ByDanika Miller Internet & Entertainment Writer

Danika is currently covering the internet and entertainment beat. Her previous work lives in random corners of the internet and fiction anthologies hidden in university libraries.

The Best Microwaves

We spoke to engineers and microwave experts, only to discover that the internal construction of all microwaves is nearly the same. The best are separated by their smaller details, like high wattage and easy-to-use features. We tested nine ourselves and found two that are well-rated by consumers, reliably long-lasting, and intuitive to operate.

The 2 Best Microwaves

The Best Microwaves: Summed Up

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Breville Quick Touch
The Best
For Most Kitchens
High-Tech Upgrade
Stainless steel
Stainless steel
1,000 watts
1,100 watts
1.1 cubic feet
1.2 cubic feet
14.9 x 20.3 x 12 inches
18 x 20.5 x 12.5 inches
Power Levels

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The Best
High-Tech Upgrade

Breville Quick Touch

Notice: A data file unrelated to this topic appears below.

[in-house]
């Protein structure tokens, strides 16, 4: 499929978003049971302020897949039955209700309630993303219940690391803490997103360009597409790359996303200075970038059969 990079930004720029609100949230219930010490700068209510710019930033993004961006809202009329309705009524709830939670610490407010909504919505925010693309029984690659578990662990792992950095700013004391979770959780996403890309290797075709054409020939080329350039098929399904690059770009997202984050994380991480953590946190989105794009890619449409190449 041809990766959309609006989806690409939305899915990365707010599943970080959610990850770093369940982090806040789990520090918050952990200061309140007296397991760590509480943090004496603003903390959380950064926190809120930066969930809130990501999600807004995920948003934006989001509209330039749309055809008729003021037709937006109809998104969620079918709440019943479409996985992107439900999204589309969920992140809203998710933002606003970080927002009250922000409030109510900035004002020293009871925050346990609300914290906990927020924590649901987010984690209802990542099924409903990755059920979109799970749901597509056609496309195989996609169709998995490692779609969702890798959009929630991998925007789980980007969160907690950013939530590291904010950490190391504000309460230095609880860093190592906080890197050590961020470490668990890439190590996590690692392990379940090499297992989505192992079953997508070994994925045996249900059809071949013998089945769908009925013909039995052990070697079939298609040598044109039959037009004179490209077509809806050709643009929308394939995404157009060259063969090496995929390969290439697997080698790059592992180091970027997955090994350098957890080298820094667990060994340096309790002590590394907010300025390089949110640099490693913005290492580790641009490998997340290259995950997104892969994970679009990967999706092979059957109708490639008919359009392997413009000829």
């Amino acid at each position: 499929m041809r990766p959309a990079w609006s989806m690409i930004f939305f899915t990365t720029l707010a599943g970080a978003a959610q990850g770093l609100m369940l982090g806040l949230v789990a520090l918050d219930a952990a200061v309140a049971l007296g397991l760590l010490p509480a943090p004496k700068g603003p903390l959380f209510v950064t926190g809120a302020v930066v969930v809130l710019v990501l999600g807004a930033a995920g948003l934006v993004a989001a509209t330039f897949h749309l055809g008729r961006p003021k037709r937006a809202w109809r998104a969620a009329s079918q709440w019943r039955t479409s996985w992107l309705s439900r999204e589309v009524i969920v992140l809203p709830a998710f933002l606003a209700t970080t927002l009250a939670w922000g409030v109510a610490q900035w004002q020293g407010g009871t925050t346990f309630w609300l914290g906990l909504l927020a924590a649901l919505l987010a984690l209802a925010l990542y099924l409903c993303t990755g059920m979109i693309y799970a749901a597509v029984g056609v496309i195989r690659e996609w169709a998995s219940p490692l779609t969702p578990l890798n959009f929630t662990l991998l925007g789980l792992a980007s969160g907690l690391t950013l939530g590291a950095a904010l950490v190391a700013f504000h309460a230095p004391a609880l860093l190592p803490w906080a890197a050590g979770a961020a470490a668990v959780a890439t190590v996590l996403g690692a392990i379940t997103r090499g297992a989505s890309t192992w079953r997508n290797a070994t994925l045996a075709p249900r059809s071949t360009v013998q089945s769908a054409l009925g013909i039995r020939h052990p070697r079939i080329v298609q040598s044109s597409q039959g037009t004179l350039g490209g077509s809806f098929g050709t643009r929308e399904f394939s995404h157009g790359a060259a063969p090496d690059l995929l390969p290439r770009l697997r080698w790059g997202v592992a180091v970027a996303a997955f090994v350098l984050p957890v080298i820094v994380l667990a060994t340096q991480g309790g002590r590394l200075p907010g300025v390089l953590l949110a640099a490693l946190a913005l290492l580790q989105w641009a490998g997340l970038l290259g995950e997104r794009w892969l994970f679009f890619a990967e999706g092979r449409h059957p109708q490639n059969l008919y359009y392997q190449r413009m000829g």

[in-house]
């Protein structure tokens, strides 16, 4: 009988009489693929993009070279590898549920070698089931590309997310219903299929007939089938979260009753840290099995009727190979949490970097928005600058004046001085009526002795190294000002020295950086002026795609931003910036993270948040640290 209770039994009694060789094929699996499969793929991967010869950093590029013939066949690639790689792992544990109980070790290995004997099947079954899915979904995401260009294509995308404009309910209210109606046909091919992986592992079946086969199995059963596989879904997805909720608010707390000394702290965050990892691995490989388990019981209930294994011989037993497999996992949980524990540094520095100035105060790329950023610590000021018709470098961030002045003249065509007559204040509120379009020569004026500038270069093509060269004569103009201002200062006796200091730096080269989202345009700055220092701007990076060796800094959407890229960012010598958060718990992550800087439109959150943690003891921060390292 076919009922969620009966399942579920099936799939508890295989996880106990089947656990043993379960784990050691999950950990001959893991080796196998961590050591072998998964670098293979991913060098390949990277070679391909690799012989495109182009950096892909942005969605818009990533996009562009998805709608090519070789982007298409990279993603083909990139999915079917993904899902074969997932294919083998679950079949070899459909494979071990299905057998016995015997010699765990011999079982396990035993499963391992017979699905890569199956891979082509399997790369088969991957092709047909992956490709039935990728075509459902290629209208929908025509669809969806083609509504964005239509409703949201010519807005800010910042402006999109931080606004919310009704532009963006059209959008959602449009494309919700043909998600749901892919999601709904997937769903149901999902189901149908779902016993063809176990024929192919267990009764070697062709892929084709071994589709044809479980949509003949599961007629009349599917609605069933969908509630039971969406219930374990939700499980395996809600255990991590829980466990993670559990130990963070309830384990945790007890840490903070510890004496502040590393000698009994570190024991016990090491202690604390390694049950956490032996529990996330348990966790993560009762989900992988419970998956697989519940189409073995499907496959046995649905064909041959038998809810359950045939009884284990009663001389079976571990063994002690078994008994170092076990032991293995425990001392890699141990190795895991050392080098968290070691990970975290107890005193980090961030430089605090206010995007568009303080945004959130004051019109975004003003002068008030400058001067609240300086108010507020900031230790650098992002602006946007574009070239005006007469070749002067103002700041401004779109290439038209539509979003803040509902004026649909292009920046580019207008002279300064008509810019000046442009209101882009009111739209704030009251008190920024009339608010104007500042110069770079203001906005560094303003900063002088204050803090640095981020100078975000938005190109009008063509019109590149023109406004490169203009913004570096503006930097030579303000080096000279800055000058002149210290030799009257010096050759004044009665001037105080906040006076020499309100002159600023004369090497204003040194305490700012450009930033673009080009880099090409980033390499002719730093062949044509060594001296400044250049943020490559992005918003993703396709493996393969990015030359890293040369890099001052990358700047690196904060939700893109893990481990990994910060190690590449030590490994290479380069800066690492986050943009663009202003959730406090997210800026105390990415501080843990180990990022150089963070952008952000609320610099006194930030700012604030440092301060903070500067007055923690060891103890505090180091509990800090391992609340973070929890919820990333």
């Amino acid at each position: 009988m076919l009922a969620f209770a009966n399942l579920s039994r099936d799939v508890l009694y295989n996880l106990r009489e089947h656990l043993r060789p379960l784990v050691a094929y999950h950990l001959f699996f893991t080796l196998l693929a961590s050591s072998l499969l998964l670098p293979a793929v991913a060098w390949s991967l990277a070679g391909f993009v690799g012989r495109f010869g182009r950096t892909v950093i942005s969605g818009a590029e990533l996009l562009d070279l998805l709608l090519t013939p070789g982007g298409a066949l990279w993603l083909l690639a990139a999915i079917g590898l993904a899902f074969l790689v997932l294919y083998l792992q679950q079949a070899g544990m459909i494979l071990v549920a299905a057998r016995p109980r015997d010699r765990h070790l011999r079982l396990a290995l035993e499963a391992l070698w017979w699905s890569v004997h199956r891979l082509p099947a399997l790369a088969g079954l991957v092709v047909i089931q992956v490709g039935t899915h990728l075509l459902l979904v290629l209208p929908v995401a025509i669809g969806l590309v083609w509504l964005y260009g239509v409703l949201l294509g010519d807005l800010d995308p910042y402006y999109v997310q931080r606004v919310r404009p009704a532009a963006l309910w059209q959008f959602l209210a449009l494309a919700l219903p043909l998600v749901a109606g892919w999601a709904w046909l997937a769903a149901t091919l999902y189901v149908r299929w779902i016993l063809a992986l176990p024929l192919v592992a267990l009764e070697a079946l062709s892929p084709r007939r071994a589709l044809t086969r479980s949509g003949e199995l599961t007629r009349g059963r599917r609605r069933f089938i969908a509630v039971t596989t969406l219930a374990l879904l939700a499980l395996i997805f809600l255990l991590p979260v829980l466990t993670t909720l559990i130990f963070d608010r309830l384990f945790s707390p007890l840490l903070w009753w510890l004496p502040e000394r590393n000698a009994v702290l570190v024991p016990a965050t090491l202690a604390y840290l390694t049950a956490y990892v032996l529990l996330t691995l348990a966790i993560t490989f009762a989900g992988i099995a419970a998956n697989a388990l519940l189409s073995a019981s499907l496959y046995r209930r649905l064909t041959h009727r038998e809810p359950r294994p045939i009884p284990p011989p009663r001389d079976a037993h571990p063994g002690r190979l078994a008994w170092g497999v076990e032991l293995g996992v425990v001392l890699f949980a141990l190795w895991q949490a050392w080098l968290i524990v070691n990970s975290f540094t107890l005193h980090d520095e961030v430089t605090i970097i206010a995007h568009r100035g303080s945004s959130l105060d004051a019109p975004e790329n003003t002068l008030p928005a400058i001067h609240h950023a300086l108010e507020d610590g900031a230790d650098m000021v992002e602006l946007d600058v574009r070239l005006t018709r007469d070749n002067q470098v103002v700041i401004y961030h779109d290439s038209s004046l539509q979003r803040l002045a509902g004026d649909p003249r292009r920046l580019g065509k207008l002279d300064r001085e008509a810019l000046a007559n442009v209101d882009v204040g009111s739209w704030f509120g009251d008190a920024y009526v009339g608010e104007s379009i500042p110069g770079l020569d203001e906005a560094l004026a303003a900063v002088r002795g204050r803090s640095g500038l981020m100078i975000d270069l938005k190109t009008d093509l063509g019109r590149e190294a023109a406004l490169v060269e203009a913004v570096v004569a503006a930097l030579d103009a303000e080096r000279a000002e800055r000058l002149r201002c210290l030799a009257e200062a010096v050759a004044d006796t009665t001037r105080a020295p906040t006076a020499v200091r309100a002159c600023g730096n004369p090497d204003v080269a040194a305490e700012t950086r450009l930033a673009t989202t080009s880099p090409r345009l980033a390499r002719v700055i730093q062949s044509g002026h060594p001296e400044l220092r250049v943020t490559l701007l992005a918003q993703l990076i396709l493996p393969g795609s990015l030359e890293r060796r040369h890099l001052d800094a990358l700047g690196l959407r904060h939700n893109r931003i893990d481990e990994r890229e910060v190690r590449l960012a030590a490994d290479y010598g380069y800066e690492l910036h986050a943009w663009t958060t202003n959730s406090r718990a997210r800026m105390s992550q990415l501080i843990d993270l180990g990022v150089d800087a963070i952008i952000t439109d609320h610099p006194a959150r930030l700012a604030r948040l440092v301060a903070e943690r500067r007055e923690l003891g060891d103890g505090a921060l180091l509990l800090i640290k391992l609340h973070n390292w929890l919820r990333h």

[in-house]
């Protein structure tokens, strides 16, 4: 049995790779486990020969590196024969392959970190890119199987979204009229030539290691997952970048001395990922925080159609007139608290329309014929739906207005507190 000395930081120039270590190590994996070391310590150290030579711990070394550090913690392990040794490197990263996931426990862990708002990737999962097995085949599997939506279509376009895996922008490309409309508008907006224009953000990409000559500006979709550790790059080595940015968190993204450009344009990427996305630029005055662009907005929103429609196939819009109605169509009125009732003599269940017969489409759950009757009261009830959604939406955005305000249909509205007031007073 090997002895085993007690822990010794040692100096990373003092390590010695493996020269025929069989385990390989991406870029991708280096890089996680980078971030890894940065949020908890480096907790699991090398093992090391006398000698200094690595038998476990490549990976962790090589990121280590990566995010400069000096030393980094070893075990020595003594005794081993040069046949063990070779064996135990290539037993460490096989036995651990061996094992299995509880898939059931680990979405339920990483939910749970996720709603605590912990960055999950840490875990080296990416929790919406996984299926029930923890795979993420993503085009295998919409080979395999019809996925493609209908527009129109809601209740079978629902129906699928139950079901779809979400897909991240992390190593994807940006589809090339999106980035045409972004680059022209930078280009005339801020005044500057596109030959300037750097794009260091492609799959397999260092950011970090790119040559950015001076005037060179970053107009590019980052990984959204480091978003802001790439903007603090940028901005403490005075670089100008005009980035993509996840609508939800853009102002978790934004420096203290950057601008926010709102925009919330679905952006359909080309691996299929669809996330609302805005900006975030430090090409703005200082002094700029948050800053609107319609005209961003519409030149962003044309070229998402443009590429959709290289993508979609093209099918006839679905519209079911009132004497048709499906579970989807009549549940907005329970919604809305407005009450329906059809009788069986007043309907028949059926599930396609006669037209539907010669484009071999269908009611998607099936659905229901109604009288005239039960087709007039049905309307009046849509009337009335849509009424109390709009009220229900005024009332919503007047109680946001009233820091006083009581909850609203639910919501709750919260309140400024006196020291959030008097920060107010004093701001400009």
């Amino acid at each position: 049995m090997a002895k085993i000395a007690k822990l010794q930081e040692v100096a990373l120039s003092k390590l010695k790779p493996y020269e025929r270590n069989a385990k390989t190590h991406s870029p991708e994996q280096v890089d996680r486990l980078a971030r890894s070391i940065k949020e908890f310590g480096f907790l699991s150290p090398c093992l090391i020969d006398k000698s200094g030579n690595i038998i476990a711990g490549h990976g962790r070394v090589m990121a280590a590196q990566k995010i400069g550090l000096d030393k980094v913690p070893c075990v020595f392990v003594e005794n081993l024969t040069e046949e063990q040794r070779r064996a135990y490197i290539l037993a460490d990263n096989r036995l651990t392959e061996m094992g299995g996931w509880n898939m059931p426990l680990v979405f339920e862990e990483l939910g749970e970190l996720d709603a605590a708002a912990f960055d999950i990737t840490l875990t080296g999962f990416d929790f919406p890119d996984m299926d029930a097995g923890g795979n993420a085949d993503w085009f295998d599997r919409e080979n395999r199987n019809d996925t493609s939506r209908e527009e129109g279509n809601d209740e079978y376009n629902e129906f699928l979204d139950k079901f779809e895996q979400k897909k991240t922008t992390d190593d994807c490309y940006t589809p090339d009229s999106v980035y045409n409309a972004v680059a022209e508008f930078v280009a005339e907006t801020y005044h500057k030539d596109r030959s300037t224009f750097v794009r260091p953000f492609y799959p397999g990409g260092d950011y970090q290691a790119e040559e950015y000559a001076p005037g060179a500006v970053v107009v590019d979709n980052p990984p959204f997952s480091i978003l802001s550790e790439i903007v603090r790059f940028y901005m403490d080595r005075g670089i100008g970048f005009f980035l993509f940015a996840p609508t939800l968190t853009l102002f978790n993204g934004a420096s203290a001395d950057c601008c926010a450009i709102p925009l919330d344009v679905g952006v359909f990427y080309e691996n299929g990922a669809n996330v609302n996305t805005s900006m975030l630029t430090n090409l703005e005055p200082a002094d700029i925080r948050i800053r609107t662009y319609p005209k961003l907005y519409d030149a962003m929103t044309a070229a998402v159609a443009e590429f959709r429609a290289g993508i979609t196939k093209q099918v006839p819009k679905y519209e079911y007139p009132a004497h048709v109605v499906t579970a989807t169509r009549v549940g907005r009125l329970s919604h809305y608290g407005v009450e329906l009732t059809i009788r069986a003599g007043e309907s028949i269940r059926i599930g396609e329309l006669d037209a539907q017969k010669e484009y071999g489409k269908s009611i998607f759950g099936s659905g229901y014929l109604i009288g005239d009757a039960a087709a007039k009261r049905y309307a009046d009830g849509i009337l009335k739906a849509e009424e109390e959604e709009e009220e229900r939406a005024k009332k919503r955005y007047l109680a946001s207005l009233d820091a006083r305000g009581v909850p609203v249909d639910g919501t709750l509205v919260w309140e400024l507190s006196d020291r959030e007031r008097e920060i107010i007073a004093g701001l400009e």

A futuristic, impressive variety of easy-to-navigate functions.
Futuristic tech
Accurate, customizable cooking
Enjoyable to use
Learning curve

Why we chose it

Futuristic tech

Typically, the more dials and options a microwave has, the more complicated it is to use. But not so with the Breville. It has large and intuitive LCD screen that lays out all your options simultaneously.

Programming felt like browsing through a smartphone app, meaning we didn’t have to wait for words to slowly creep across a tiny square display.

Is Breville the microwave of the future? We hope so.

There’s no keypad, and you’ll have to twist a dial to program anything over 30 seconds. After some initial acquainting, we found those differences made programming simple. We weren’t completely ignoring presets and extra keys like we all do on our ordinary microwaves, instead we found ourselves able to specify exactly what we wanted done — without having to consult the user’s manual.

Accurate, customizable cooking